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On Drool and Unconditional Love

13 February 2013

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I wish you could have seen me yesterday.

Standing in the corner of the kitchen cabinets – blue jeans and a white v-neck with a spray paint can decal on the front, hair that hasn’t been washed in days.

I’m holding an eight-week old baby in my left arm, calm, finally, because this is just one of those days that he doesn’t really want anything except to be held. (And I get that it’s a very real physical need for infants, and I mostly love it.) My right hand is trying to demolish three cloves of garlic with a serrated kitchen knife – because the dishes are already piling up again and I refuse to use more than one knife on a crockpot meal – and then transfer the remains via the horizontal blade of the knife into the crockpot.

I have curry powder on the front of my shirt. The baby has curry powder on his left sock. 

I’m sniffling back tears – partly because the baby cried all the way through the grocery store and I’d forgotten the pacifier and I was in a rush to get into the office on time and didn’t buy chicken broth, and partly because I’d slaughtered an onion on that same cutting board with that same serrated knife – and trying to focus through bleary eyes.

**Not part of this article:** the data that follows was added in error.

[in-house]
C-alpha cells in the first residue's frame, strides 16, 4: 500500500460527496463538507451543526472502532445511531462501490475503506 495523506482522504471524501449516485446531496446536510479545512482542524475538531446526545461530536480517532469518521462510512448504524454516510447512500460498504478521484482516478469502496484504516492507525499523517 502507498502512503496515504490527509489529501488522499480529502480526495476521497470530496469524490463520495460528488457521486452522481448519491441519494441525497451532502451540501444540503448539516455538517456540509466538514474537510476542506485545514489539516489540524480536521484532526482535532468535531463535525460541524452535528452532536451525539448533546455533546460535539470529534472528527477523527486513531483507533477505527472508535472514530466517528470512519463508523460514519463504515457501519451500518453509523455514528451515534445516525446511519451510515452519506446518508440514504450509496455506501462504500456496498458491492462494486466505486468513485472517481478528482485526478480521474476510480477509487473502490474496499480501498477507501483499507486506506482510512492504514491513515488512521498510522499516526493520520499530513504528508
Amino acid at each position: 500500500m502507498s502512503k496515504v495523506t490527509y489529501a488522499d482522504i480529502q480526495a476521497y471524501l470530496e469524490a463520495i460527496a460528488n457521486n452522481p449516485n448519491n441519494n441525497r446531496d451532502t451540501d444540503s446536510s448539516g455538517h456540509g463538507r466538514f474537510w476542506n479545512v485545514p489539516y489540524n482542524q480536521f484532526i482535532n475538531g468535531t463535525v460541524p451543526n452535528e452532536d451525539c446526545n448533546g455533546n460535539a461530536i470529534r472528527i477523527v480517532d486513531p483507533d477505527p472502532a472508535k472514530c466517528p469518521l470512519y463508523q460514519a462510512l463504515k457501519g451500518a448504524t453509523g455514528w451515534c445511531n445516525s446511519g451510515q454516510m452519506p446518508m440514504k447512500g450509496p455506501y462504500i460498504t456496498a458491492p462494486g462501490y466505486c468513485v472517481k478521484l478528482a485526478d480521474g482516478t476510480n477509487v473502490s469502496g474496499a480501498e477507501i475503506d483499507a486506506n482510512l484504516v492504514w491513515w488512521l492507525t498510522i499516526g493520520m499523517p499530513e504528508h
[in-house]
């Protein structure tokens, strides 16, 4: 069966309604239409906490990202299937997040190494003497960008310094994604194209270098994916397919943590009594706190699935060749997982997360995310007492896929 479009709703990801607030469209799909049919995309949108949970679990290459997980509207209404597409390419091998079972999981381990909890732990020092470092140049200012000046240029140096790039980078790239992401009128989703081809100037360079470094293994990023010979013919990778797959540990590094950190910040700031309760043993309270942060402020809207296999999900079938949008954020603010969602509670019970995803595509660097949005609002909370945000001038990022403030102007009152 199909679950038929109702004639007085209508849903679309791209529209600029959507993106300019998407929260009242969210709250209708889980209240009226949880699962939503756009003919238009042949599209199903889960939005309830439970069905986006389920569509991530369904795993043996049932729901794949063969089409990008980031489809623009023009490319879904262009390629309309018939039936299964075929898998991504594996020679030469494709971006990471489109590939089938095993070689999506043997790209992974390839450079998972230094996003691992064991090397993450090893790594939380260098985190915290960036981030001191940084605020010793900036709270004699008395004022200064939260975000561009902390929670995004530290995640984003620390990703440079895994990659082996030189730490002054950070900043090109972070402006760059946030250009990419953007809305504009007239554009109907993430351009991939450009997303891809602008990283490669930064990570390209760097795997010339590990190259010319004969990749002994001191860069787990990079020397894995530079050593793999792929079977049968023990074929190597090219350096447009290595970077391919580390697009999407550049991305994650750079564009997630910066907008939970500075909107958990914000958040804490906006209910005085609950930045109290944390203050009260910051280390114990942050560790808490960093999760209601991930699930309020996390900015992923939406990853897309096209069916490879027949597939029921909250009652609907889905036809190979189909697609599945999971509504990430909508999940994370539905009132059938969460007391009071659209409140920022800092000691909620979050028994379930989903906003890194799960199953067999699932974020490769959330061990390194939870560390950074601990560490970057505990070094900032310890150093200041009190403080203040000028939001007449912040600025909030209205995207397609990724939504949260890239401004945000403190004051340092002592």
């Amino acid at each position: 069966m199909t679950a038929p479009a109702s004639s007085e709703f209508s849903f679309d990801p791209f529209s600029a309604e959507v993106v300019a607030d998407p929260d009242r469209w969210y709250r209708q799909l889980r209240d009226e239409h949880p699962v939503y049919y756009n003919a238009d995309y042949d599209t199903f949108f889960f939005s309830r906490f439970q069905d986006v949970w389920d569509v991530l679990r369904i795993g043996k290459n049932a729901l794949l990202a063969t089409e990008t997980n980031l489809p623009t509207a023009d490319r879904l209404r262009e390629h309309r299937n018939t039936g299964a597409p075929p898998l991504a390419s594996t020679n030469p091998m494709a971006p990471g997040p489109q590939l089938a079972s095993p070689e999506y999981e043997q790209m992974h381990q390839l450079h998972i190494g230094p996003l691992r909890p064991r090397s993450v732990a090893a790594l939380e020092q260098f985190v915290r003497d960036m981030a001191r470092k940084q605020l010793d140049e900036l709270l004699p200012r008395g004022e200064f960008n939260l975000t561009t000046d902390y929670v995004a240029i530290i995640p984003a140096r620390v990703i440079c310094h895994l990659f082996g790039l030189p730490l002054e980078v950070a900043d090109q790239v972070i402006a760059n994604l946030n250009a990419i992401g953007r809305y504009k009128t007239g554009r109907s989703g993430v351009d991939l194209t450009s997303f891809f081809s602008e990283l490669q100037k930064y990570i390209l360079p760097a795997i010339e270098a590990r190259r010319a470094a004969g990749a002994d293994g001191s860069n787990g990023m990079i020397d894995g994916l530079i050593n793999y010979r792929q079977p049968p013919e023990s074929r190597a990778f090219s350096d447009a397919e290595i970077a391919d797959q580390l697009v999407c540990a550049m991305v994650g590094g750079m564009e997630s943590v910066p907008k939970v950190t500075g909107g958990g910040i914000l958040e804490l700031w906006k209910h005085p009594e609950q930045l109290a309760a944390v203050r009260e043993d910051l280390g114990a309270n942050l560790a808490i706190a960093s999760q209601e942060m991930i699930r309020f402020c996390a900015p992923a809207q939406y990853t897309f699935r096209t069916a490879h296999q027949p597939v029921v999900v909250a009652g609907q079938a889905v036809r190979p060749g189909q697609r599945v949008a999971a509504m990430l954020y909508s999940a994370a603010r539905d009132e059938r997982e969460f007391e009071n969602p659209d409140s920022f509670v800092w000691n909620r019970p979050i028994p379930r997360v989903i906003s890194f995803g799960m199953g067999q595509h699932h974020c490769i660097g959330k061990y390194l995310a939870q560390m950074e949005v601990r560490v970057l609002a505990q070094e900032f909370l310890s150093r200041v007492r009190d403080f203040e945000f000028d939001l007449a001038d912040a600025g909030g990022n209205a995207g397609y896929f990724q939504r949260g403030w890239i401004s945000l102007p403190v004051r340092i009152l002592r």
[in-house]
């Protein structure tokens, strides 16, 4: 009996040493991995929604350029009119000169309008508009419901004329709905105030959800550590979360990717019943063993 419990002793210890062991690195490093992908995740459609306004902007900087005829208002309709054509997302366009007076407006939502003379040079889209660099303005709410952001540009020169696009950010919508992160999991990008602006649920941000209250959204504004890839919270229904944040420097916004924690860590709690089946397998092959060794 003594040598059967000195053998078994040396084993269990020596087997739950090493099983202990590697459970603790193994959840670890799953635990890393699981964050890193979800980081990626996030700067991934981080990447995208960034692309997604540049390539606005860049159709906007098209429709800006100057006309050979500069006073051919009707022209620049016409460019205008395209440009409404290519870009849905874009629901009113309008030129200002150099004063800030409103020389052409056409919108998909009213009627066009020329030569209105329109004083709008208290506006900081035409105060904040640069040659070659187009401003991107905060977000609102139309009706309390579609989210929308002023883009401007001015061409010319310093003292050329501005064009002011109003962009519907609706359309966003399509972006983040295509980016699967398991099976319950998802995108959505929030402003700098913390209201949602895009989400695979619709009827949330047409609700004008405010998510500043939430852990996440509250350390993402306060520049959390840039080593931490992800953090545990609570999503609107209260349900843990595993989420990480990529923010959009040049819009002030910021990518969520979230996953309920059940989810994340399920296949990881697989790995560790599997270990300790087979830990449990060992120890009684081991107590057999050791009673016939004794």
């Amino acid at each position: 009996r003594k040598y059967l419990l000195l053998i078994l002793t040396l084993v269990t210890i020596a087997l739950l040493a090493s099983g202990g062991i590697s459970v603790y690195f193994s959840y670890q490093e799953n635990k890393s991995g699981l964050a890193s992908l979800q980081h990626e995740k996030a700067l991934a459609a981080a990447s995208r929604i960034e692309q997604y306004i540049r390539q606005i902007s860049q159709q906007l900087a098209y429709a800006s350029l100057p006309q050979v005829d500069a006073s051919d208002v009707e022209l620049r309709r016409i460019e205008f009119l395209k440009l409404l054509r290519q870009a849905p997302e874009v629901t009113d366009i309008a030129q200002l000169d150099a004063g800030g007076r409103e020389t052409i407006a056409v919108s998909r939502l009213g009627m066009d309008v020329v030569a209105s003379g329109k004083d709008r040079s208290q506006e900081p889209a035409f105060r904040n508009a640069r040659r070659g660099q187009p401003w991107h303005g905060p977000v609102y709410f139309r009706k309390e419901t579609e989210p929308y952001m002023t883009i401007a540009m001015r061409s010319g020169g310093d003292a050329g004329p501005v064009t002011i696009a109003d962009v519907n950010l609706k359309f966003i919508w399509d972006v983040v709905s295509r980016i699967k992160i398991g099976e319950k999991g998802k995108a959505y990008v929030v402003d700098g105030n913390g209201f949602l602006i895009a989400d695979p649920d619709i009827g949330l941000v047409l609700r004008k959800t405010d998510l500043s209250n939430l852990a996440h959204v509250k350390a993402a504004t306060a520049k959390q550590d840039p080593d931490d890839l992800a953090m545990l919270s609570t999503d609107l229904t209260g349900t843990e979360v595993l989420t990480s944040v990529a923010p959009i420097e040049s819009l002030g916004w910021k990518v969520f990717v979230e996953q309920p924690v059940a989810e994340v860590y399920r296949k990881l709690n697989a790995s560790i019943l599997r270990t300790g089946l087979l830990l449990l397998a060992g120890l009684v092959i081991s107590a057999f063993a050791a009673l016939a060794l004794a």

And then my calm, quiet baby, who hasn’t eaten in an hour, spit up a warm little trickle down my bare arm.

“I’m sorry honey,” I exhaled.

I turned around and plopped him in the bouncy chair that lives on one corner of the kitchen table, and returned to opening cans. He cried and cried, and I apologized and apologized while I cranked open cans and scooped teaspoons of ginger. He caught sight of the monkey dangling above him and got quiet, mercifully, while I dumped and stacked and wiped and packed.

Nearly ready to walk out the door, I went back to him. Now the hard part. Transitioning a contented baby into a car seat. I approached the bouncy chair cautiously, feeling slimy and cheap for having dumped him – mentally erasing Mommy Points I may have earned that morning.

He saw me, turned toward me, and released the biggest, gaping smile as he met my eyes. My favorite forgiveness is my son’s forgetfulness. He’s a drool-y, squirmy model of unconditional love.

He didn’t cry in the car, but I did. We weren’t late to the office. Dinner was delicious.

I still need to shower.

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